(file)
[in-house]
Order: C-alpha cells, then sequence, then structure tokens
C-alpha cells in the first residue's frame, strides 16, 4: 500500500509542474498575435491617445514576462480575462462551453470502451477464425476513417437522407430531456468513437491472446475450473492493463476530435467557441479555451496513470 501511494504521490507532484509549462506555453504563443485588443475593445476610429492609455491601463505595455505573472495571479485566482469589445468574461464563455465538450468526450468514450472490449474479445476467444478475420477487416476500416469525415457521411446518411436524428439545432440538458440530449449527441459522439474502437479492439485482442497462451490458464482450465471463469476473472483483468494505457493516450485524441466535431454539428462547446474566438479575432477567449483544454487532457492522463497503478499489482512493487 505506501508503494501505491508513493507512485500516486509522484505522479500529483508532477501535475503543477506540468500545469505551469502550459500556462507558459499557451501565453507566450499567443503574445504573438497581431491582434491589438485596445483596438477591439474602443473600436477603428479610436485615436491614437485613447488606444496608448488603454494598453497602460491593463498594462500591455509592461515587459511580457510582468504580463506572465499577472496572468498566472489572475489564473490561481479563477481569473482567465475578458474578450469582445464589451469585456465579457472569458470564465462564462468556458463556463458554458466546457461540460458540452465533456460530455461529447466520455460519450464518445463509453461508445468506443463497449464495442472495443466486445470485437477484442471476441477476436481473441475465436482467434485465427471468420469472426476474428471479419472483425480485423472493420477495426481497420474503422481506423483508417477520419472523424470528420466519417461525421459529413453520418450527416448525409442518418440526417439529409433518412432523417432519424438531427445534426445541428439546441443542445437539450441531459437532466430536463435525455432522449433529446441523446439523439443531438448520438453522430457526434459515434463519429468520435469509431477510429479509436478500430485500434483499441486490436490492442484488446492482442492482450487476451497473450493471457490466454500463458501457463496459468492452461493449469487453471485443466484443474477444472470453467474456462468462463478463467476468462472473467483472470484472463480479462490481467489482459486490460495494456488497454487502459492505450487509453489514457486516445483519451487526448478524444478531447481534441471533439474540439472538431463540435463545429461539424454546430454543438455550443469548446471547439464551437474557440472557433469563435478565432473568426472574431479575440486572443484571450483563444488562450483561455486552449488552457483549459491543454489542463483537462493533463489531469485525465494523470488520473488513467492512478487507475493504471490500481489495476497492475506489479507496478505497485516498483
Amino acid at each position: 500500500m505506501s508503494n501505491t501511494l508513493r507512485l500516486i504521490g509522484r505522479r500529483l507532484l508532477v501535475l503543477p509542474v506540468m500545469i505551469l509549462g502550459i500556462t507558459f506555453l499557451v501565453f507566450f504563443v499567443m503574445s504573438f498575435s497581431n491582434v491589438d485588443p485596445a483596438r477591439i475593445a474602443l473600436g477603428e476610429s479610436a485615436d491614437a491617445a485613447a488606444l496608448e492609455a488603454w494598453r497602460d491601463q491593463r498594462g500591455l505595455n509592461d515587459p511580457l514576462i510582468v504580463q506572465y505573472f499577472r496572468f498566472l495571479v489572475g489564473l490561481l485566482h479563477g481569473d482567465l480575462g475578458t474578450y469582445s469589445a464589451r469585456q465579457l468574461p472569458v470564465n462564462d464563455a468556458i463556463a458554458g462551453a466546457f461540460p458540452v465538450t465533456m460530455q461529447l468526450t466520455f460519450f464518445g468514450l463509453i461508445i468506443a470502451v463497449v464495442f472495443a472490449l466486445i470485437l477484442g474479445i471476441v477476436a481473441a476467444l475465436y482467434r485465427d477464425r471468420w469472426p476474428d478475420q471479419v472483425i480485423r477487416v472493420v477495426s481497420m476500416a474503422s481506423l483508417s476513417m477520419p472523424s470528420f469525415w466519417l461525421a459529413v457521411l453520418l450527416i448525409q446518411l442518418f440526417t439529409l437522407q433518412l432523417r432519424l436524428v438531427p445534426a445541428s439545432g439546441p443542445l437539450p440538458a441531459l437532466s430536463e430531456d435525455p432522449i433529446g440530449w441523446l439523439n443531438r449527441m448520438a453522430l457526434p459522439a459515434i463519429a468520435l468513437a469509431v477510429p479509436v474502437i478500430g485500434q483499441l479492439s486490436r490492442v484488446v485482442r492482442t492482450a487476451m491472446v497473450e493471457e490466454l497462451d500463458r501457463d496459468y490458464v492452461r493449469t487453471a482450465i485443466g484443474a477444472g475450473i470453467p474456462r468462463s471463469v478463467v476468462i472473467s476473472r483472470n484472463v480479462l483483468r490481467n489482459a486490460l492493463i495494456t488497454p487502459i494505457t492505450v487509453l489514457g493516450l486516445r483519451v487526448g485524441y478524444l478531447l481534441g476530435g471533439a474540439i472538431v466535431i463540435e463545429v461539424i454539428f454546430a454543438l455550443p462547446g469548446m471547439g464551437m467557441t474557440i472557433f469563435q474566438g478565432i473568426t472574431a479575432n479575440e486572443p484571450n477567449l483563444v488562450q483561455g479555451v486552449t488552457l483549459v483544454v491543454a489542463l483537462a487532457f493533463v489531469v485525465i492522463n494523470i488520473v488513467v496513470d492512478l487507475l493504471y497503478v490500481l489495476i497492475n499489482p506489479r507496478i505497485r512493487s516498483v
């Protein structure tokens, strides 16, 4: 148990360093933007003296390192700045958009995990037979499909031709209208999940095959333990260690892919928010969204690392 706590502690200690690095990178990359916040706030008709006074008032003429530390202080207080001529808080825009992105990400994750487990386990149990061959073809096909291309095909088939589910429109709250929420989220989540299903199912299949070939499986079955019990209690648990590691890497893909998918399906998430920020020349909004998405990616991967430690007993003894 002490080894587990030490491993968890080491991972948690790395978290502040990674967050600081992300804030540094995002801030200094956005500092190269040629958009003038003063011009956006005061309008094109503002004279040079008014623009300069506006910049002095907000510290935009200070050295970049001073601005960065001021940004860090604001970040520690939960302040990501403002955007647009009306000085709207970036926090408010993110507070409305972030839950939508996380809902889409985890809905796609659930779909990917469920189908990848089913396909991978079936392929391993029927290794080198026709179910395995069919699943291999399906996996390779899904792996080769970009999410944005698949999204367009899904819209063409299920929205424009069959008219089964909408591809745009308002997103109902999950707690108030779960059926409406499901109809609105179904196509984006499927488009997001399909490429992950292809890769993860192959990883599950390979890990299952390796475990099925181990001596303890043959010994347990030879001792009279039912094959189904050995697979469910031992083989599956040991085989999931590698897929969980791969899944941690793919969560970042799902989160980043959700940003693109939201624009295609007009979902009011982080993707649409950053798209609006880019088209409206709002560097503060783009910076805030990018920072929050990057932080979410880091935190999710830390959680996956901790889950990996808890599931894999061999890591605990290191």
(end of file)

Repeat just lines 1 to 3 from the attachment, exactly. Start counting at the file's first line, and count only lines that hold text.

[in-house]
Order: C-alpha cells, then sequence, then structure tokens
C-alpha cells in the first residue's frame, strides 16, 4: 500500500509542474498575435491617445514576462480575462462551453470502451477464425476513417437522407430531456468513437491472446475450473492493463476530435467557441479555451496513470 501511494504521490507532484509549462506555453504563443485588443475593445476610429492609455491601463505595455505573472495571479485566482469589445468574461464563455465538450468526450468514450472490449474479445476467444478475420477487416476500416469525415457521411446518411436524428439545432440538458440530449449527441459522439474502437479492439485482442497462451490458464482450465471463469476473472483483468494505457493516450485524441466535431454539428462547446474566438479575432477567449483544454487532457492522463497503478499489482512493487 505506501508503494501505491508513493507512485500516486509522484505522479500529483508532477501535475503543477506540468500545469505551469502550459500556462507558459499557451501565453507566450499567443503574445504573438497581431491582434491589438485596445483596438477591439474602443473600436477603428479610436485615436491614437485613447488606444496608448488603454494598453497602460491593463498594462500591455509592461515587459511580457510582468504580463506572465499577472496572468498566472489572475489564473490561481479563477481569473482567465475578458474578450469582445464589451469585456465579457472569458470564465462564462468556458463556463458554458466546457461540460458540452465533456460530455461529447466520455460519450464518445463509453461508445468506443463497449464495442472495443466486445470485437477484442471476441477476436481473441475465436482467434485465427471468420469472426476474428471479419472483425480485423472493420477495426481497420474503422481506423483508417477520419472523424470528420466519417461525421459529413453520418450527416448525409442518418440526417439529409433518412432523417432519424438531427445534426445541428439546441443542445437539450441531459437532466430536463435525455432522449433529446441523446439523439443531438448520438453522430457526434459515434463519429468520435469509431477510429479509436478500430485500434483499441486490436490492442484488446492482442492482450487476451497473450493471457490466454500463458501457463496459468492452461493449469487453471485443466484443474477444472470453467474456462468462463478463467476468462472473467483472470484472463480479462490481467489482459486490460495494456488497454487502459492505450487509453489514457486516445483519451487526448478524444478531447481534441471533439474540439472538431463540435463545429461539424454546430454543438455550443469548446471547439464551437474557440472557433469563435478565432473568426472574431479575440486572443484571450483563444488562450483561455486552449488552457483549459491543454489542463483537462493533463489531469485525465494523470488520473488513467492512478487507475493504471490500481489495476497492475506489479507496478505497485516498483